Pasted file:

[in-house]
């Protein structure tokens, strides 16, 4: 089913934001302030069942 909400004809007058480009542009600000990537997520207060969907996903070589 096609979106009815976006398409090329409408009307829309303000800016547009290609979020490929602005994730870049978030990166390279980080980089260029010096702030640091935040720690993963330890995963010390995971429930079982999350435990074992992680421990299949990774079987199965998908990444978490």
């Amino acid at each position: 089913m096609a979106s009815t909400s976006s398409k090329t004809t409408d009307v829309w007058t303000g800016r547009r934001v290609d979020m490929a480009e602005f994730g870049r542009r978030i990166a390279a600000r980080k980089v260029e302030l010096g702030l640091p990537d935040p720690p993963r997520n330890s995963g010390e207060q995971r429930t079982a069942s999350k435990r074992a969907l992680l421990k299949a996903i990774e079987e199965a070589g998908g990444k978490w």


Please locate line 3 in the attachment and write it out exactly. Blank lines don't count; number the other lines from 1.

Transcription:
């Amino acid at each position: 089913m096609a979106s009815t909400s976006s398409k090329t004809t409408d009307v829309w007058t303000g800016r547009r934001v290609d979020m490929a480009e602005f994730g870049r542009r978030i990166a390279a600000r980080k980089v260029e302030l010096g702030l640091p990537d935040p720690p993963r997520n330890s995963g010390e207060q995971r429930t079982a069942s999350k435990r074992a969907l992680l421990k299949a996903i990774e079987e199965a070589g998908g990444k978490w």